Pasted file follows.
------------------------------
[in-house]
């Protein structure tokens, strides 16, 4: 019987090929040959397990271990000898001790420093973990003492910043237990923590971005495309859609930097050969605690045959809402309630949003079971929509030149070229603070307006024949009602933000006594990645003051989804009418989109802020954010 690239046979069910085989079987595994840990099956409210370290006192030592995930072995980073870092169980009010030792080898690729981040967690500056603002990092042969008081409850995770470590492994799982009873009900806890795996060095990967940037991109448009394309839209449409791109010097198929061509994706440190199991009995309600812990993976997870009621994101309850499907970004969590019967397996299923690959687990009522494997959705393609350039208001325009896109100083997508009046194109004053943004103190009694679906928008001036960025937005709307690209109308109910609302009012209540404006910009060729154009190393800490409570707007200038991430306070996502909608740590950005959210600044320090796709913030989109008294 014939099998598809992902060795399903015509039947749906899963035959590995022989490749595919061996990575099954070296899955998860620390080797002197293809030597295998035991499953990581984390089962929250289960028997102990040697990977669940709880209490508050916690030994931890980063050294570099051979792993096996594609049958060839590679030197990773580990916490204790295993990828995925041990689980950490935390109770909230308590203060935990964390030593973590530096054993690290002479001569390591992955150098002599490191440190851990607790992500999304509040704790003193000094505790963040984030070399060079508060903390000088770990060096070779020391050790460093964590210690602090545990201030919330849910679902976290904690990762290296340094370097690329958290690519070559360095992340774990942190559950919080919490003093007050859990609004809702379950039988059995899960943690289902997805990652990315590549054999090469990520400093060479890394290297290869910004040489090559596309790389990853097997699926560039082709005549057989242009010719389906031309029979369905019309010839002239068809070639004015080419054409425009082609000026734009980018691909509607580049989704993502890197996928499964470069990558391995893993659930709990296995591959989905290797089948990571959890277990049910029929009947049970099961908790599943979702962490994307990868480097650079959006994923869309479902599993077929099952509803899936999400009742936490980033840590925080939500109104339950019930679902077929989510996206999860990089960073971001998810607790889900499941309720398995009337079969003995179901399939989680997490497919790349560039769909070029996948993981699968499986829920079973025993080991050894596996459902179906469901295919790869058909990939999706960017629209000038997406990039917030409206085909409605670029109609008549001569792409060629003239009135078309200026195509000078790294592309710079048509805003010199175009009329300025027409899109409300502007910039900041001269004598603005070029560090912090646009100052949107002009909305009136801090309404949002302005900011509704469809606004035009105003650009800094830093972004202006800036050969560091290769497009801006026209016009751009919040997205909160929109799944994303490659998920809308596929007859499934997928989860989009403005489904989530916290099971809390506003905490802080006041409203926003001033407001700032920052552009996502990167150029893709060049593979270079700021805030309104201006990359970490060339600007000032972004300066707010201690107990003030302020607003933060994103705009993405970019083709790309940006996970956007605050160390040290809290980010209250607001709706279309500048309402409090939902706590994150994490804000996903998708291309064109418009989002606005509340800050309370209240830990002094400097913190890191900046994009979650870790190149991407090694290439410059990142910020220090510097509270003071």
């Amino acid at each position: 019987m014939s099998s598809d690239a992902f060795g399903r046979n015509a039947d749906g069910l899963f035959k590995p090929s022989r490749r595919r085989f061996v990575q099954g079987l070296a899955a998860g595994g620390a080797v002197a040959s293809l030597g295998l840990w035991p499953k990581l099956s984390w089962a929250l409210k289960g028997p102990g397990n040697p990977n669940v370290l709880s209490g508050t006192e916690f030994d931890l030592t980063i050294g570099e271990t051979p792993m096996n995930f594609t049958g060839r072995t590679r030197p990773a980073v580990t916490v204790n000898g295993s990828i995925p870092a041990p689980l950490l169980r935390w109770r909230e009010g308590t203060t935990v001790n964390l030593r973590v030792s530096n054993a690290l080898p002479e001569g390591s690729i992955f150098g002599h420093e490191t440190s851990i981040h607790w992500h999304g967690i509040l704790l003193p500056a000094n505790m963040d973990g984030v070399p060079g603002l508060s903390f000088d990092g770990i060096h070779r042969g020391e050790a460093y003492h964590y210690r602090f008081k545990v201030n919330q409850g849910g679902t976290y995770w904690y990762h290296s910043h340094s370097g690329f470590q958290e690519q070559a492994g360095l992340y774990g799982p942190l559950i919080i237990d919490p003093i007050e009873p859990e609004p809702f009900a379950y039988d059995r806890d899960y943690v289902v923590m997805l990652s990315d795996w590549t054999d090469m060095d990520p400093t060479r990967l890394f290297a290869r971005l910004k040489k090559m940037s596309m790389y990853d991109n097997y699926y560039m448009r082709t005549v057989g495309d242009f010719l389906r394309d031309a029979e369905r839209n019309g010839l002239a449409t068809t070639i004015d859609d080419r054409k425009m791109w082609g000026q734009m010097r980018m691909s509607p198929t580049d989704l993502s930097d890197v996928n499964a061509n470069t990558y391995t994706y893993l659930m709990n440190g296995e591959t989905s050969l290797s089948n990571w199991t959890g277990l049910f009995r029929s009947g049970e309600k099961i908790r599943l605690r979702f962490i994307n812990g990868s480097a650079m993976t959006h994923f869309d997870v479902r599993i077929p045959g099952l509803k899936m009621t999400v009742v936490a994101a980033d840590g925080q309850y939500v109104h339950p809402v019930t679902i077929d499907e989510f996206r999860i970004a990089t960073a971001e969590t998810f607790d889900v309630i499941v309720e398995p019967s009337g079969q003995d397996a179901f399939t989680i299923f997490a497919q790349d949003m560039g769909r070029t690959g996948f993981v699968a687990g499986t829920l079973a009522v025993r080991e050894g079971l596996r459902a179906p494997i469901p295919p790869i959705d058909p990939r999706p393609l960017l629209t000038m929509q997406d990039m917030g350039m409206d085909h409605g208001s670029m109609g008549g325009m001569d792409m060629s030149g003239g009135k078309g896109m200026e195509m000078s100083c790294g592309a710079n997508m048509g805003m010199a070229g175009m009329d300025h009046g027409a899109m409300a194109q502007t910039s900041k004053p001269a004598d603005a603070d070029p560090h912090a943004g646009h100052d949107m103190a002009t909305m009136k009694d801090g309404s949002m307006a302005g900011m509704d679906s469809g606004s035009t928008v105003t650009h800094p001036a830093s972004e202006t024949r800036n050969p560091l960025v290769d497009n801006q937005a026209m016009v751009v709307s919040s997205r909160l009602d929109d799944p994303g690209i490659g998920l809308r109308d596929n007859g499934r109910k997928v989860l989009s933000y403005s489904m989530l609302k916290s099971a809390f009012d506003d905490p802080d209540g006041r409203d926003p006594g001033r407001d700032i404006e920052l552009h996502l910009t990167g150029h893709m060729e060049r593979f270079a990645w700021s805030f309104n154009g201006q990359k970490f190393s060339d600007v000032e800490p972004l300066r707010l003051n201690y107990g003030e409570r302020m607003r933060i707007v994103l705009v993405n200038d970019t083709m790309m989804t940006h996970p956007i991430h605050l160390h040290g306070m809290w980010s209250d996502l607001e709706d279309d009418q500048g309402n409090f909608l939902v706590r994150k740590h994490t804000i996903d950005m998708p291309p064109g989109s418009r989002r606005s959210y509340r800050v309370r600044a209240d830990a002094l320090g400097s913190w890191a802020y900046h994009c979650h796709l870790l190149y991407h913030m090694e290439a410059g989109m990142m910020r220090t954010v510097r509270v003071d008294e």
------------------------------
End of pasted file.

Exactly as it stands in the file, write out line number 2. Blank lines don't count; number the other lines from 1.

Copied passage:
């Protein structure tokens, strides 16, 4: 019987090929040959397990271990000898001790420093973990003492910043237990923590971005495309859609930097050969605690045959809402309630949003079971929509030149070229603070307006024949009602933000006594990645003051989804009418989109802020954010 690239046979069910085989079987595994840990099956409210370290006192030592995930072995980073870092169980009010030792080898690729981040967690500056603002990092042969008081409850995770470590492994799982009873009900806890795996060095990967940037991109448009394309839209449409791109010097198929061509994706440190199991009995309600812990993976997870009621994101309850499907970004969590019967397996299923690959687990009522494997959705393609350039208001325009896109100083997508009046194109004053943004103190009694679906928008001036960025937005709307690209109308109910609302009012209540404006910009060729154009190393800490409570707007200038991430306070996502909608740590950005959210600044320090796709913030989109008294 014939099998598809992902060795399903015509039947749906899963035959590995022989490749595919061996990575099954070296899955998860620390080797002197293809030597295998035991499953990581984390089962929250289960028997102990040697990977669940709880209490508050916690030994931890980063050294570099051979792993096996594609049958060839590679030197990773580990916490204790295993990828995925041990689980950490935390109770909230308590203060935990964390030593973590530096054993690290002479001569390591992955150098002599490191440190851990607790992500999304509040704790003193000094505790963040984030070399060079508060903390000088770990060096070779020391050790460093964590210690602090545990201030919330849910679902976290904690990762290296340094370097690329958290690519070559360095992340774990942190559950919080919490003093007050859990609004809702379950039988059995899960943690289902997805990652990315590549054999090469990520400093060479890394290297290869910004040489090559596309790389990853097997699926560039082709005549057989242009010719389906031309029979369905019309010839002239068809070639004015080419054409425009082609000026734009980018691909509607580049989704993502890197996928499964470069990558391995893993659930709990296995591959989905290797089948990571959890277990049910029929009947049970099961908790599943979702962490994307990868480097650079959006994923869309479902599993077929099952509803899936999400009742936490980033840590925080939500109104339950019930679902077929989510996206999860990089960073971001998810607790889900499941309720398995009337079969003995179901399939989680997490497919790349560039769909070029996948993981699968499986829920079973025993080991050894596996459902179906469901295919790869058909990939999706960017629209000038997406990039917030409206085909409605670029109609008549001569792409060629003239009135078309200026195509000078790294592309710079048509805003010199175009009329300025027409899109409300502007910039900041001269004598603005070029560090912090646009100052949107002009909305009136801090309404949002302005900011509704469809606004035009105003650009800094830093972004202006800036050969560091290769497009801006026209016009751009919040997205909160929109799944994303490659998920809308596929007859499934997928989860989009403005489904989530916290099971809390506003905490802080006041409203926003001033407001700032920052552009996502990167150029893709060049593979270079700021805030309104201006990359970490060339600007000032972004300066707010201690107990003030302020607003933060994103705009993405970019083709790309940006996970956007605050160390040290809290980010209250607001709706279309500048309402409090939902706590994150994490804000996903998708291309064109418009989002606005509340800050309370209240830990002094400097913190890191900046994009979650870790190149991407090694290439410059990142910020220090510097509270003071």